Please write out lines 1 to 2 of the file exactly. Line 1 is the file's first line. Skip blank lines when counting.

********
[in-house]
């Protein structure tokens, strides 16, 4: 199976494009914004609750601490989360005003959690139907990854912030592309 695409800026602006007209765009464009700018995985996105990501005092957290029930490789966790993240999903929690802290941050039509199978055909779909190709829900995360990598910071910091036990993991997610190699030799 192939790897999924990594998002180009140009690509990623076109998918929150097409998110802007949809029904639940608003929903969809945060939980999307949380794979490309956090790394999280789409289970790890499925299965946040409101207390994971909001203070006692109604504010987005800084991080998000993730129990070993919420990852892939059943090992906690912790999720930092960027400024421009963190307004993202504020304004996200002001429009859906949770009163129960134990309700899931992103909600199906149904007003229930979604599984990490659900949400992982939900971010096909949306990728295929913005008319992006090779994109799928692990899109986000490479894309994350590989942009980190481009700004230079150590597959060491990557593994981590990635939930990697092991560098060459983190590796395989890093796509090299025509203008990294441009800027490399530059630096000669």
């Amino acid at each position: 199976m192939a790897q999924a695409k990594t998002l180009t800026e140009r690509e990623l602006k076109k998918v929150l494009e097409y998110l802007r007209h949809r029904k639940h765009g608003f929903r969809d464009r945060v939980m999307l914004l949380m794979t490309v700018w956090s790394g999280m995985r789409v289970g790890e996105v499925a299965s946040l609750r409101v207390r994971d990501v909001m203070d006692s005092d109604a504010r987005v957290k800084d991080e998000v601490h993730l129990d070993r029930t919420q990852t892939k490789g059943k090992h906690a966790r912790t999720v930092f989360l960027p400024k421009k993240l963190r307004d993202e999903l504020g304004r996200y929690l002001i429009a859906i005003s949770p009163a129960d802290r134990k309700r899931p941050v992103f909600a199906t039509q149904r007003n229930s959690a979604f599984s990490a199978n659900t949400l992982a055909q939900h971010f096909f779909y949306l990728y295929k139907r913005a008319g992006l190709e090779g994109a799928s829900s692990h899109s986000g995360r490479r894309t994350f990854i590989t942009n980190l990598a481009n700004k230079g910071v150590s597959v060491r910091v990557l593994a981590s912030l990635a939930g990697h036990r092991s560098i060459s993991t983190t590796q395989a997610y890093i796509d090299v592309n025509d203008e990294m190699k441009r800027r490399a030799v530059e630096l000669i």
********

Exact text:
[in-house]
């Protein structure tokens, strides 16, 4: 199976494009914004609750601490989360005003959690139907990854912030592309 695409800026602006007209765009464009700018995985996105990501005092957290029930490789966790993240999903929690802290941050039509199978055909779909190709829900995360990598910071910091036990993991997610190699030799 192939790897999924990594998002180009140009690509990623076109998918929150097409998110802007949809029904639940608003929903969809945060939980999307949380794979490309956090790394999280789409289970790890499925299965946040409101207390994971909001203070006692109604504010987005800084991080998000993730129990070993919420990852892939059943090992906690912790999720930092960027400024421009963190307004993202504020304004996200002001429009859906949770009163129960134990309700899931992103909600199906149904007003229930979604599984990490659900949400992982939900971010096909949306990728295929913005008319992006090779994109799928692990899109986000490479894309994350590989942009980190481009700004230079150590597959060491990557593994981590990635939930990697092991560098060459983190590796395989890093796509090299025509203008990294441009800027490399530059630096000669």